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ACHP in the News: Sen. Ted Cruz’s health care plan would allow insurers offering one ACA compliant plan the option to sell cheaper plans with less coverage. Some say Cruz’s plan would increase options while lowering costs, but policy experts say it would cause healthy individuals to choose the cheaper option while sicker people opt for the plans with greater coverage. According to ACHP President and CEO Ceci Connolly, Cruz’s plan would increase the likelihood of a smaller, sicker group with higher rates.
Member News: The rising cost of drugs is causing many patients to skip medications or not adhere to treatment plans. Sarah Groen, a pharmacist with HealthPartners‘ medication therapy management program, says she’s seeing more patients who are struggling to afford their drugs, and some doctors are categorizing the high cost of drugs as a chronic health problem.
Options for compromise on health care, White House backs Cruz’s plan
If the GOP is unable to repeal and replace the ACA, party leaders may be forced to work across the aisle on less sweeping health care reform. Steven Brill outlines nine ways Congress could work together, including giving more generous subsidies to older Americans, implementing price controls on prescription drugs and creating enrollment incentives for young people. Lev Facher and Erin Mershon of STAT also highlight potential compromises on health care reform, including more flexibility in state exchanges, a stabilization package, replacing the individual mandate and additional opioid treatment funding.
The White House is supporting Sen. Ted Cruz’s proposal to allow insurers to sell plans that do not comply with ACA mandates, as long as they offer at least one option that meets consumer protection standards. Many conservative Senators support the plan, while others worry it would it not offer protections for people with pre-existing conditions.
Health care reform doesn’t address high costs
President Trump and Congressional Republicans promised to lower the cost of health care, but policy experts are skeptical either bill under consideration would achieve that goal. Many analysts believe both bills would shift health care costs from one group to another or that costs would manifest in different ways. Health care experts believe Congress must address underlying costs, including prescription drug prices, administrative costs and the use of defensive medicine.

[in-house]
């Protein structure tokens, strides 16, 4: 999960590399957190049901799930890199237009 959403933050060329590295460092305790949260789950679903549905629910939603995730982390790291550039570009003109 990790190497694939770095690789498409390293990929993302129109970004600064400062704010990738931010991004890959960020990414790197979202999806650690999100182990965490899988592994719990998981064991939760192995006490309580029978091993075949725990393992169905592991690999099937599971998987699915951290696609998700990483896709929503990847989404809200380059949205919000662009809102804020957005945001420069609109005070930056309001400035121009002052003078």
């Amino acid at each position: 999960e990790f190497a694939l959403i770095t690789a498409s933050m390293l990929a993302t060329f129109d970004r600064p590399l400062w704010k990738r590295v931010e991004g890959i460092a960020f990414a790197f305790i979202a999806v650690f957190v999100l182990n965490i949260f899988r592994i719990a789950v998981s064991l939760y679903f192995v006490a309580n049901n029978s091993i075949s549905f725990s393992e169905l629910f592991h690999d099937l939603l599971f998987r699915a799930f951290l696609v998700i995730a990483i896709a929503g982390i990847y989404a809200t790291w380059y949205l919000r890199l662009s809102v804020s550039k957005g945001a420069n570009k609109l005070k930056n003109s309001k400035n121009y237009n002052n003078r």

Medicaid research misinterpreted
Research demonstrates individuals on Medicaid often have worse health outcomes than those with no insurance, which has led some conservative policymakers to conclude that the program does not improve a person’s health. However, such an analysis fails to account for the fact that Medicaid enrollees are more likely to be sick prior to enrollment and are more likely to experience socioeconomic factors that lead to worse health outcomes.
Dental lobby holds political sway
In most states, many routine dental treatments must be carried out by a fully licensed dentist. Over the past few years, states have considered allowing mid-level practitioners known as dental therapists to perform more of these treatments in order to expand access to treatment and bring down costs. The American Dental Association has spent millions of dollars advocating against such legislation. Critics claim the dental lobby is merely trying to block competition, often at the expense of patients.
Uber and Lyft address move into health care transportation market
Ride service companies Uber and Lyft are increasingly partnering with insurers and health systems to provide non-emergency transportation for people who need rides to appointments. The move provides a convenient, inexpensive transportation option for patients who have difficulty meeting appointments, and in some cases the transportation fee is covered by the health plan. These partnerships lower a barrier to accessing health care – currently, about 25 percent of patients in the suburbs miss appointments due to lack of transportation.